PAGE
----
Capt. J Swaab was one of the “Essington Air Group,” the "War Birds ”, trained at Chandler Field, in Essington.

Lts. Murray E. Tucker, John C. Crissey and Jacque Swaab pose directly behind an !-Flight Spad XIII 4601 #2.
As Commander of ‘B’ Flight, 22nd Aero Squadron, Capt. Swab finished the War with 10 confirmed and up to another 7 unconfirmed Victories. He was highest scoring pilot of 22nd Aero and 2nd Pursuit Group to which 22nd was attached:
1 08 Sep 1918 1235-1305 22nd SPAD XIII Two-seater Cirey-Saarburg
2 08 Sep 1918 1235-1305 22nd SPAD XIII Fokker D.VII Cirey-Saarburg
3 08 Sep 1918 1235-1305 22nd SPAD XIII Fokker D.VII Cirey-Saarburg
4* 28 Sep 1918 0840 22nd SPAD XIII Fokker D.VII Ivoiry
5 23 Oct 1918 1140 22nd SPAD XIII (S7640) Fokker D.VII Thernogues
6 23 Oct 1918 1210 22nd SPAD XIII (S7640) Rumpler C Thernogues
7 27 Oct 1918 1540 22nd SPAD XIII Fokker D.VII Sommerance
8* 27 Oct 1918 1540 22nd SPAD XIII DFW C Champiegneulle
9* 29 Oct 1918 1620 22nd SPAD XIII Fokker D.VII Aincreville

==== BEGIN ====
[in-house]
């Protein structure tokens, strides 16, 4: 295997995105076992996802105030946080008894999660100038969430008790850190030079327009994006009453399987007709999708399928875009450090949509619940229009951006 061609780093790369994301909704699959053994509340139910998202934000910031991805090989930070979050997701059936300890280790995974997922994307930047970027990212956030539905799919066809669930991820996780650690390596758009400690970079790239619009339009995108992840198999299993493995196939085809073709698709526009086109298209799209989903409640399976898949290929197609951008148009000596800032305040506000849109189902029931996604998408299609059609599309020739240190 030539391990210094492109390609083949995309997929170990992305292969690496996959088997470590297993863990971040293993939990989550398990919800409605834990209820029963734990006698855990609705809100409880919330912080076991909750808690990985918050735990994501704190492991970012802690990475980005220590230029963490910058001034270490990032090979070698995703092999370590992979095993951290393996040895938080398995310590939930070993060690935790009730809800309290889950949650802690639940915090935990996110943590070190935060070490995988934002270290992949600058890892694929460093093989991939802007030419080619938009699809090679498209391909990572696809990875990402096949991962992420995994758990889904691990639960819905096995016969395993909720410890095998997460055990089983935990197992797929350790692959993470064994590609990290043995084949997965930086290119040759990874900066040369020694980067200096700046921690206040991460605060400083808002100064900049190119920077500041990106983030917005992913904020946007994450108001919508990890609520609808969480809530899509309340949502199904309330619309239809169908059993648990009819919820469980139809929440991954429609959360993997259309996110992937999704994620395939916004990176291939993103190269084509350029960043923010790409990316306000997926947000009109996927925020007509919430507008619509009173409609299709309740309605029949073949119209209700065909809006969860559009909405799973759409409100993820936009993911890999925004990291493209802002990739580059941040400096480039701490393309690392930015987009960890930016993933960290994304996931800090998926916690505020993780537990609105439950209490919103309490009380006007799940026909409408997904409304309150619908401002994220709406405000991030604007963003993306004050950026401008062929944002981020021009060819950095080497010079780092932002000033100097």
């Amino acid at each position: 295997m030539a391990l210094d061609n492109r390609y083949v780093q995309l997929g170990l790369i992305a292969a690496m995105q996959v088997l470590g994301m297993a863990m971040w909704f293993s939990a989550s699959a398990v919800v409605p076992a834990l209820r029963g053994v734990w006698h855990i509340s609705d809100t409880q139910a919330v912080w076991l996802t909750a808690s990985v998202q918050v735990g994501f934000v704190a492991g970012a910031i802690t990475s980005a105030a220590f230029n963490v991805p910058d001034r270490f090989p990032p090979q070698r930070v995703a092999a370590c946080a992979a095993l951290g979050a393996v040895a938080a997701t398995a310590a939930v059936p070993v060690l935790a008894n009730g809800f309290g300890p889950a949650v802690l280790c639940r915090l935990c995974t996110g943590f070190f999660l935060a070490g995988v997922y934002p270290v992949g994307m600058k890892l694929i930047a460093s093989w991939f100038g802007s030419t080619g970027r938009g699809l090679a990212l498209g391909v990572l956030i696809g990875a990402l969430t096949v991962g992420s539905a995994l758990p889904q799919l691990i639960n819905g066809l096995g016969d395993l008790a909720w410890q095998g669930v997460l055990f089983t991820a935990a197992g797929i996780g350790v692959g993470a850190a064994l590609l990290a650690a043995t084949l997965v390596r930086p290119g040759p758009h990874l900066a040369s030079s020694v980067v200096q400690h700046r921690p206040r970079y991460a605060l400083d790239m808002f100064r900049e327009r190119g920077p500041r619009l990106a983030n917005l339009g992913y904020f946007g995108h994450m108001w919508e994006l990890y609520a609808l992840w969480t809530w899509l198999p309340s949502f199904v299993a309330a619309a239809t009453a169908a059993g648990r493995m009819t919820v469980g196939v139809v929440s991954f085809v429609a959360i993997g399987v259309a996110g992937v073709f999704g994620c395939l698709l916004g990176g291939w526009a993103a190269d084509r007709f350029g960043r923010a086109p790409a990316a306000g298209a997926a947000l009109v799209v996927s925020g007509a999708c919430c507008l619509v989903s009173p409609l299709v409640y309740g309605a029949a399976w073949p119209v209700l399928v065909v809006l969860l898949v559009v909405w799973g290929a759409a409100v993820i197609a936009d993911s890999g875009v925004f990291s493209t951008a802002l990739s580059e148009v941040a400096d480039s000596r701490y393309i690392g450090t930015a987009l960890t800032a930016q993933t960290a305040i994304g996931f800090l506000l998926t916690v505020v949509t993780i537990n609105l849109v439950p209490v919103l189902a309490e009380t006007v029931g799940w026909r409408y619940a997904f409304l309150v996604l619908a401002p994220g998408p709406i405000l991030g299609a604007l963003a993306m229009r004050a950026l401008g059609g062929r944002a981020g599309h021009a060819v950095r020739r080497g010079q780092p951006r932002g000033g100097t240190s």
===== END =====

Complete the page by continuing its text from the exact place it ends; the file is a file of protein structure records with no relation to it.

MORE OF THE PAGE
10 31 Oct 1918 1555 22nd SPAD XIII LVG C E of Verdun

(Victories 4, 8 and 9 were shared with another pilot.)

After the war Swaab settled in Manhattan and job hopped, variously working as an executive for Fleer, then a cigar manufacturer, a women’s garments firm, and as a business consultant. He was technical advisor on Howard Hawks’ 1930 film, the original Dawn Patrol with Douglas Fairbanks, Jr., although a lot of sites state Swaab worked on the 1938 version.

He was an early member of Cross and Cockade and the main speaker at the August 17, 1962 meeting.
He died a year later of heart trouble and was buried at Arlington National Cemetery, his squadron mate Ray Brooks present along with other notables including General Carl Spaatz.

Swaab flew a Spad XIII with the bore the name ‘Mayer II’ beneath the cockpit in honor of his
Father and a star for each victory placed round the units comet insignia.